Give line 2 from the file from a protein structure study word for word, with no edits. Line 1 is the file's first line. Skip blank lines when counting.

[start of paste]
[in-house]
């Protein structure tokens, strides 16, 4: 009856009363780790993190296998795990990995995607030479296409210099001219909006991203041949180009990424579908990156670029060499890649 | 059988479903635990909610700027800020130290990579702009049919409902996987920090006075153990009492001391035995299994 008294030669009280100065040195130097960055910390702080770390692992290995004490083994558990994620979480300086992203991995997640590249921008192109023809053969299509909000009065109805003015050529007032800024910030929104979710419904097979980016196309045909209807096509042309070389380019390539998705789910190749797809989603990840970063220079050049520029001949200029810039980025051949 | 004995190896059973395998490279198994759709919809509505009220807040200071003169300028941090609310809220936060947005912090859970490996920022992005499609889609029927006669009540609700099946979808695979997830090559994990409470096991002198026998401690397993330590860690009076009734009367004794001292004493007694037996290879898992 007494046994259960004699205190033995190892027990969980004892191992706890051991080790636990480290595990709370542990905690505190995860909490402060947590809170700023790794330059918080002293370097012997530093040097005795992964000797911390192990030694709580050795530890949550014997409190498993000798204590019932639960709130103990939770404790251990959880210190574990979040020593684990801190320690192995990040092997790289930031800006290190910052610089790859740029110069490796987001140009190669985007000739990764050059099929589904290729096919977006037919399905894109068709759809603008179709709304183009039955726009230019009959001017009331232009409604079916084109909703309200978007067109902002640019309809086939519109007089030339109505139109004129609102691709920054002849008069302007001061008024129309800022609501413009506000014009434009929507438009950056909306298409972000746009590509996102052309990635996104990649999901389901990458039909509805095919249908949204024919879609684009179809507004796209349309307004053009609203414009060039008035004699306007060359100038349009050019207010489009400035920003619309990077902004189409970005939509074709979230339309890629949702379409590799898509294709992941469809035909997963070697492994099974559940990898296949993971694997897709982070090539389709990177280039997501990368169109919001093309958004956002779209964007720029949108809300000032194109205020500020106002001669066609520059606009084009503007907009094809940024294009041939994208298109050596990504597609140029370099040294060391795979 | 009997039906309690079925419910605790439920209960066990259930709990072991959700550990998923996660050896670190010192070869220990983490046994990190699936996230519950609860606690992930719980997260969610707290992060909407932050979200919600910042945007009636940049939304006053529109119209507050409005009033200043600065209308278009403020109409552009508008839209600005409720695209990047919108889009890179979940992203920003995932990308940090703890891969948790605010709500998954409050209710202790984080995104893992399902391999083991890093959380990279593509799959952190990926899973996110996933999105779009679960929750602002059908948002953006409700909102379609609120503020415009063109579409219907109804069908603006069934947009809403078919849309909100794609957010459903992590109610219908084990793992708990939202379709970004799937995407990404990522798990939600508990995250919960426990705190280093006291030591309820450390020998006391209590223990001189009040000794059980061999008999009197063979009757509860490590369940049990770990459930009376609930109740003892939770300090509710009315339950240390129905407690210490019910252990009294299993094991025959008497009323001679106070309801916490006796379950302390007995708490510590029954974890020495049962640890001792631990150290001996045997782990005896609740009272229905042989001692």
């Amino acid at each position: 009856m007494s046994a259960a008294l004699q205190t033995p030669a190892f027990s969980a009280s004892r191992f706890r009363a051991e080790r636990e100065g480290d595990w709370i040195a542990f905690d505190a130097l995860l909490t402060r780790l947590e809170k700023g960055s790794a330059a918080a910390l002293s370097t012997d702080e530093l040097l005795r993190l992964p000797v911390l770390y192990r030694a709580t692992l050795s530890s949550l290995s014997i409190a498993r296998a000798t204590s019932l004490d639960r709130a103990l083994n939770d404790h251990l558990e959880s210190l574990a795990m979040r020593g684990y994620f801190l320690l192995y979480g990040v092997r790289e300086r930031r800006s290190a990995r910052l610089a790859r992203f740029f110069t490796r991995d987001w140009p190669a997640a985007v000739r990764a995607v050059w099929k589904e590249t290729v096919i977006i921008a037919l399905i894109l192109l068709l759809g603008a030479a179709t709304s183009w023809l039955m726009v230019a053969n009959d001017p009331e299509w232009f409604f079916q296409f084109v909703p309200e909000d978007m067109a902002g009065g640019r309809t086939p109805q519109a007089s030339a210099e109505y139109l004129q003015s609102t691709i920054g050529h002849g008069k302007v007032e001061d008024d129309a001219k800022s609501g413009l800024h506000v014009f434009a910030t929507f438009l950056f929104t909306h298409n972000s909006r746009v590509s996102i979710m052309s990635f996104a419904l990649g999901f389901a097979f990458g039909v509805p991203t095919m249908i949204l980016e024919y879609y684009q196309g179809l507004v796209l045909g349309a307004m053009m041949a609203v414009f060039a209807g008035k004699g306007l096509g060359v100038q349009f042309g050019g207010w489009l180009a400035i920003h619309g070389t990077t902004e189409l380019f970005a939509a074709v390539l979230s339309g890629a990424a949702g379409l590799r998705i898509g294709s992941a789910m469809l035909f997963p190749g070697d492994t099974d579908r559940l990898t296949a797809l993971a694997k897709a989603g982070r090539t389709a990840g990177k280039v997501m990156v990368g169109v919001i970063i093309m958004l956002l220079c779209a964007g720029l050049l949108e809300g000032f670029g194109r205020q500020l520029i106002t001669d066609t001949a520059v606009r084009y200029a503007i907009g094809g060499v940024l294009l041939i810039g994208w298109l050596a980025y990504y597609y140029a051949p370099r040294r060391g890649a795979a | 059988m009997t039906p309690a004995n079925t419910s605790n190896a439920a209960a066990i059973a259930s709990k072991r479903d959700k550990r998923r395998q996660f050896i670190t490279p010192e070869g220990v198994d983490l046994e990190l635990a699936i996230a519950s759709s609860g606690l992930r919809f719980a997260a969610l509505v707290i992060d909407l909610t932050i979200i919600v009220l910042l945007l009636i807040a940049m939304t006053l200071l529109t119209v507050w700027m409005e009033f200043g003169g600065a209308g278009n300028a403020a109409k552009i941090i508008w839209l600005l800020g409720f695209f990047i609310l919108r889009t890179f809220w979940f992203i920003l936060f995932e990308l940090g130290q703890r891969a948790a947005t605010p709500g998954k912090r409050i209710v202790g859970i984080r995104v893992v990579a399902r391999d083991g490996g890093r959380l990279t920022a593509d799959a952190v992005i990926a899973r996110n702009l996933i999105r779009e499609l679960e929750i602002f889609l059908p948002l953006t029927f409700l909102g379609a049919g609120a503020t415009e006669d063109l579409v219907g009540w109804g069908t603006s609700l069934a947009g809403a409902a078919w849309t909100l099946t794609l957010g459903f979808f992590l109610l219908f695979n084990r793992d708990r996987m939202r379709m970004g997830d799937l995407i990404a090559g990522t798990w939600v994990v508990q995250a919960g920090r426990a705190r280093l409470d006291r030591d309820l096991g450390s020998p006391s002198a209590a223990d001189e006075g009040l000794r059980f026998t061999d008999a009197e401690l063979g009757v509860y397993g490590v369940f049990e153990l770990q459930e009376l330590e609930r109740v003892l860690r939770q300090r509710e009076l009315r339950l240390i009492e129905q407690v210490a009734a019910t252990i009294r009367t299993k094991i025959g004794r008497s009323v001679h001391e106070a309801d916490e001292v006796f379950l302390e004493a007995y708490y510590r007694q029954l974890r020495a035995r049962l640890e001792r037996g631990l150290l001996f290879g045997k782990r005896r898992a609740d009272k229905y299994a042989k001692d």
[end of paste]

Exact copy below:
């Protein structure tokens, strides 16, 4: 009856009363780790993190296998795990990995995607030479296409210099001219909006991203041949180009990424579908990156670029060499890649 | 059988479903635990909610700027800020130290990579702009049919409902996987920090006075153990009492001391035995299994 008294030669009280100065040195130097960055910390702080770390692992290995004490083994558990994620979480300086992203991995997640590249921008192109023809053969299509909000009065109805003015050529007032800024910030929104979710419904097979980016196309045909209807096509042309070389380019390539998705789910190749797809989603990840970063220079050049520029001949200029810039980025051949 | 004995190896059973395998490279198994759709919809509505009220807040200071003169300028941090609310809220936060947005912090859970490996920022992005499609889609029927006669009540609700099946979808695979997830090559994990409470096991002198026998401690397993330590860690009076009734009367004794001292004493007694037996290879898992 007494046994259960004699205190033995190892027990969980004892191992706890051991080790636990480290595990709370542990905690505190995860909490402060947590809170700023790794330059918080002293370097012997530093040097005795992964000797911390192990030694709580050795530890949550014997409190498993000798204590019932639960709130103990939770404790251990959880210190574990979040020593684990801190320690192995990040092997790289930031800006290190910052610089790859740029110069490796987001140009190669985007000739990764050059099929589904290729096919977006037919399905894109068709759809603008179709709304183009039955726009230019009959001017009331232009409604079916084109909703309200978007067109902002640019309809086939519109007089030339109505139109004129609102691709920054002849008069302007001061008024129309800022609501413009506000014009434009929507438009950056909306298409972000746009590509996102052309990635996104990649999901389901990458039909509805095919249908949204024919879609684009179809507004796209349309307004053009609203414009060039008035004699306007060359100038349009050019207010489009400035920003619309990077902004189409970005939509074709979230339309890629949702379409590799898509294709992941469809035909997963070697492994099974559940990898296949993971694997897709982070090539389709990177280039997501990368169109919001093309958004956002779209964007720029949108809300000032194109205020500020106002001669066609520059606009084009503007907009094809940024294009041939994208298109050596990504597609140029370099040294060391795979 | 009997039906309690079925419910605790439920209960066990259930709990072991959700550990998923996660050896670190010192070869220990983490046994990190699936996230519950609860606690992930719980997260969610707290992060909407932050979200919600910042945007009636940049939304006053529109119209507050409005009033200043600065209308278009403020109409552009508008839209600005409720695209990047919108889009890179979940992203920003995932990308940090703890891969948790605010709500998954409050209710202790984080995104893992399902391999083991890093959380990279593509799959952190990926899973996110996933999105779009679960929750602002059908948002953006409700909102379609609120503020415009063109579409219907109804069908603006069934947009809403078919849309909100794609957010459903992590109610219908084990793992708990939202379709970004799937995407990404990522798990939600508990995250919960426990705190280093006291030591309820450390020998006391209590223990001189009040000794059980061999008999009197063979009757509860490590369940049990770990459930009376609930109740003892939770300090509710009315339950240390129905407690210490019910252990009294299993094991025959008497009323001679106070309801916490006796379950302390007995708490510590029954974890020495049962640890001792631990150290001996045997782990005896609740009272229905042989001692």